Love of the Land

For the week ending 11 December 2010 / 3 Tevet 5771

Yonah The Prophet of No Escape

by Rabbi Mendel Weinbach zt'l
Library Library Library

When the Prophet Yonah was told by G-d that he had been chosen to deliver a message of repentance to the capital of the mighty Assyrian Empire he attempted to evade this mission. He was afraid, say our Sages, that the positive response of the sinful Assyrians to his call for a return to G-d might serve as an indictment of the Jewish People who showed less interest in heeding the calls of their prophets.

What did Yonah do? As we are reminded each year at Mincha on Yom Kippur when the Book of Yonah is read as the Haftarah, he hired a ship at the port of Jaffa to take him to the foreign port of Tarshish. His logic was that since G-d bestows prophecy only on people in Eretz Yisrael he would be exempt from a prophetic mission if he were outside of the Holy Land.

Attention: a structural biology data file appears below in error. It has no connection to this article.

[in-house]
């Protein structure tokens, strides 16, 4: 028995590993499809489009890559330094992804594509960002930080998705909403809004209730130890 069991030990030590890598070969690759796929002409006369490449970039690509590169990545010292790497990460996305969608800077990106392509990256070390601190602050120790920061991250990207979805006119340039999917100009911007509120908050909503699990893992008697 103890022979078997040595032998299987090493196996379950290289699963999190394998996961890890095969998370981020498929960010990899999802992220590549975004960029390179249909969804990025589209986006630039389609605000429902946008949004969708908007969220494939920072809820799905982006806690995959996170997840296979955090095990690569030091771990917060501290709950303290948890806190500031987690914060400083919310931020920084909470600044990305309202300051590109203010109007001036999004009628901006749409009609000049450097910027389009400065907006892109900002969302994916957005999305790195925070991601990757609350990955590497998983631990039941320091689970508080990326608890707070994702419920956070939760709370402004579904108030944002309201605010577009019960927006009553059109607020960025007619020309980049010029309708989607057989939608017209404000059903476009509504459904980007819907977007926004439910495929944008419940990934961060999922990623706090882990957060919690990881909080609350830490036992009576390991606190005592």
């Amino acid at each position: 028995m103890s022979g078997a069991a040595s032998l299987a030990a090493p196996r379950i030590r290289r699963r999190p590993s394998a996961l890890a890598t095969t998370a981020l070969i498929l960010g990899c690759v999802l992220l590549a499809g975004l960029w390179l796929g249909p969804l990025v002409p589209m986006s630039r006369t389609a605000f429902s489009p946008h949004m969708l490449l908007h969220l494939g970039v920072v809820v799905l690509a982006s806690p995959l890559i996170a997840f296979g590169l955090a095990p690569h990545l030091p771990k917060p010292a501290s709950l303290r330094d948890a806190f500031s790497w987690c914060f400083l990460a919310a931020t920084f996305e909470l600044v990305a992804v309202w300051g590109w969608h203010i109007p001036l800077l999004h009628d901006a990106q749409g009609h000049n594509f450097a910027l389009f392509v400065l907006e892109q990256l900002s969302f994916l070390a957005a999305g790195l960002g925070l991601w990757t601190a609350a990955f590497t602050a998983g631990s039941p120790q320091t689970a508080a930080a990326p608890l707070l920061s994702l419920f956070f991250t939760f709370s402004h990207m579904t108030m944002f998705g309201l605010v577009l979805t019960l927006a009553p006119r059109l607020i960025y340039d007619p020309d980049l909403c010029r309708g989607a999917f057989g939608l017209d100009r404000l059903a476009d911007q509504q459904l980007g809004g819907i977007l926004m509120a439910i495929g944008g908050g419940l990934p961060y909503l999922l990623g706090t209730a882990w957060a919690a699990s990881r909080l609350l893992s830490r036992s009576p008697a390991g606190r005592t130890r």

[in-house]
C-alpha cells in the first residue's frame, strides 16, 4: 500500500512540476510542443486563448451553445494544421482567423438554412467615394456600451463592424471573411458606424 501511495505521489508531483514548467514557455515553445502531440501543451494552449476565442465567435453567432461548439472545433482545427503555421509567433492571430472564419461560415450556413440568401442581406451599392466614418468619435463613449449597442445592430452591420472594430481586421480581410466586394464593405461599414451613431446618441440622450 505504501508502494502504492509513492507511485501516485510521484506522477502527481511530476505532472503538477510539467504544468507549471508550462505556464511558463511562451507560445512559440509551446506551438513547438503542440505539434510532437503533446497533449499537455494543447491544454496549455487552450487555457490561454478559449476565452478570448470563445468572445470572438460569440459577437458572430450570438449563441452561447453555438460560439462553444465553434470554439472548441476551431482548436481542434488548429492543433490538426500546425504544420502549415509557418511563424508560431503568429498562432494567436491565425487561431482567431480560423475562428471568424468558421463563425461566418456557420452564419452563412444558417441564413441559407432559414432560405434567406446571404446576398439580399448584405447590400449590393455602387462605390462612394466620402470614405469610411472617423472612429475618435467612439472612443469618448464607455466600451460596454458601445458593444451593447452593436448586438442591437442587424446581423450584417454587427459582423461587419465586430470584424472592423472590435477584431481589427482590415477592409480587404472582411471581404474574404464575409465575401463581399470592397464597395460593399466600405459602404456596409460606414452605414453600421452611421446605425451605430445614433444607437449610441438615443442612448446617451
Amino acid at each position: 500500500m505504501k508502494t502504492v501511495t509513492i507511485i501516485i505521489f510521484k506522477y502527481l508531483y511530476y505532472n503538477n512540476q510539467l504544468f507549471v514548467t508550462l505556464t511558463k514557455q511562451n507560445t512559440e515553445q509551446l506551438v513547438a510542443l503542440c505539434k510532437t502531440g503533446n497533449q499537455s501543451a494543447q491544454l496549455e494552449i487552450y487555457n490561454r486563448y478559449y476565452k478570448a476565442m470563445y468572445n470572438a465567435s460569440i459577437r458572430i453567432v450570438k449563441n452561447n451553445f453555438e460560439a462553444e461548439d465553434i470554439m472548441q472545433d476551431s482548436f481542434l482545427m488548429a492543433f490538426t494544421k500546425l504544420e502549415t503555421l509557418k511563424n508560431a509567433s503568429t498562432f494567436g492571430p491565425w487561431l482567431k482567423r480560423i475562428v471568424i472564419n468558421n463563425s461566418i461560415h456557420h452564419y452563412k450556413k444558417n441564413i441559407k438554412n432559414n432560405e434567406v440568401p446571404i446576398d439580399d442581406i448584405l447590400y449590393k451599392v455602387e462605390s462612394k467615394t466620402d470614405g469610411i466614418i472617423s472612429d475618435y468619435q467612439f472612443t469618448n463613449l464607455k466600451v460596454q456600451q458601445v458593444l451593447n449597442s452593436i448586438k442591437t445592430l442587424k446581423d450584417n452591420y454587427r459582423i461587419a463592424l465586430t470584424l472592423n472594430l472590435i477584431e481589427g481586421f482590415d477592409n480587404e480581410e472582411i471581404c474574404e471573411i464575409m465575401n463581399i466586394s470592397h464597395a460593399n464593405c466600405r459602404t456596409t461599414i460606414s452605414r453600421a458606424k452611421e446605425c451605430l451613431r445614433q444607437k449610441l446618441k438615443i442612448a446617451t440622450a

His attempt to escape his Divine mission was, however, an exercise in futility. A Heaven-sent storm threatened to wreck his ship and, aware that he was the cause of the trouble, Yonah asked to be cast overboard. Swallowed by a giant fish and eventually regurgitated the prophet returned to his land and embarked on his mission.

This dramatic chapter in the history of Jews and the world is read on the holiest day of the year to remind all of us that there is no escape from G-d.

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